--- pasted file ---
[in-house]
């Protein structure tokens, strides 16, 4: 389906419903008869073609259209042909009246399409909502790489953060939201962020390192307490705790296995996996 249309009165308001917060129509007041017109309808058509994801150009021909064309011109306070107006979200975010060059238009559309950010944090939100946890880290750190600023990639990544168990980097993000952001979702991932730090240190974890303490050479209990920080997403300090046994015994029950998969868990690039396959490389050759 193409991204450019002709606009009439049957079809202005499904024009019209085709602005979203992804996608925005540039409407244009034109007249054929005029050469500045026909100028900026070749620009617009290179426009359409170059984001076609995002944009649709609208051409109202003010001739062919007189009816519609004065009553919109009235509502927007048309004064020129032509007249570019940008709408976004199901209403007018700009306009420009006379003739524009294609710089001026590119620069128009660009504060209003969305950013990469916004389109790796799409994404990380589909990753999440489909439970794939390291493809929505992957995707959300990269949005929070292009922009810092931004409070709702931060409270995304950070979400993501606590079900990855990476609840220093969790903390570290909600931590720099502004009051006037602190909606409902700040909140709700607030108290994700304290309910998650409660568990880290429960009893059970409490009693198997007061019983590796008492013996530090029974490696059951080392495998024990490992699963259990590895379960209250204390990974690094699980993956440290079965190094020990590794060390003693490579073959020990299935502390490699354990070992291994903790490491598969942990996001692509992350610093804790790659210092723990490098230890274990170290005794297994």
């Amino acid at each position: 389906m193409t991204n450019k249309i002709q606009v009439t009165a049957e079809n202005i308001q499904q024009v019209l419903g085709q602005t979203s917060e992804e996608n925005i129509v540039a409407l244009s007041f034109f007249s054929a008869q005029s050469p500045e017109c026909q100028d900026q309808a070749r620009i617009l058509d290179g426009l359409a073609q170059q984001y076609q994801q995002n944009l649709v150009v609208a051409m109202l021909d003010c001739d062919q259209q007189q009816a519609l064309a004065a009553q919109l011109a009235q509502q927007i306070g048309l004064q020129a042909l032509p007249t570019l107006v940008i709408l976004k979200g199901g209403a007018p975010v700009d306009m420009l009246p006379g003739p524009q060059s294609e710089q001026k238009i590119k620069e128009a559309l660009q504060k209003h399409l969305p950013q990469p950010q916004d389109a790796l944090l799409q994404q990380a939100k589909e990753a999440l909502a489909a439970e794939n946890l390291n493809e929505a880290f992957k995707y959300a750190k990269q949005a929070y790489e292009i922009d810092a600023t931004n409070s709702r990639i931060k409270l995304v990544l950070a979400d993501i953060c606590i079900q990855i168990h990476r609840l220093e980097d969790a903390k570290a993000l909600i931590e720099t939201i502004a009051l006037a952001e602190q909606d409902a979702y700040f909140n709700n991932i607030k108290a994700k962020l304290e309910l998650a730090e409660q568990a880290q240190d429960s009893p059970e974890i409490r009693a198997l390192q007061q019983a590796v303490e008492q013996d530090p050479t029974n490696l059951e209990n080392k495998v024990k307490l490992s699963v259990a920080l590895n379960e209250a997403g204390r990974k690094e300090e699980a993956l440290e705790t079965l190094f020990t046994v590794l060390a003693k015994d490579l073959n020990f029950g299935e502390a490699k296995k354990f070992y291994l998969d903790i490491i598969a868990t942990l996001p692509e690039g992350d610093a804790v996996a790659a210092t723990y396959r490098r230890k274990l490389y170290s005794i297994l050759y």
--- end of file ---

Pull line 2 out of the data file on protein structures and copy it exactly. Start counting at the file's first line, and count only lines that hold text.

């Protein structure tokens, strides 16, 4: 389906419903008869073609259209042909009246399409909502790489953060939201962020390192307490705790296995996996 249309009165308001917060129509007041017109309808058509994801150009021909064309011109306070107006979200975010060059238009559309950010944090939100946890880290750190600023990639990544168990980097993000952001979702991932730090240190974890303490050479209990920080997403300090046994015994029950998969868990690039396959490389050759 193409991204450019002709606009009439049957079809202005499904024009019209085709602005979203992804996608925005540039409407244009034109007249054929005029050469500045026909100028900026070749620009617009290179426009359409170059984001076609995002944009649709609208051409109202003010001739062919007189009816519609004065009553919109009235509502927007048309004064020129032509007249570019940008709408976004199901209403007018700009306009420009006379003739524009294609710089001026590119620069128009660009504060209003969305950013990469916004389109790796799409994404990380589909990753999440489909439970794939390291493809929505992957995707959300990269949005929070292009922009810092931004409070709702931060409270995304950070979400993501606590079900990855990476609840220093969790903390570290909600931590720099502004009051006037602190909606409902700040909140709700607030108290994700304290309910998650409660568990880290429960009893059970409490009693198997007061019983590796008492013996530090029974490696059951080392495998024990490992699963259990590895379960209250204390990974690094699980993956440290079965190094020990590794060390003693490579073959020990299935502390490699354990070992291994903790490491598969942990996001692509992350610093804790790659210092723990490098230890274990170290005794297994």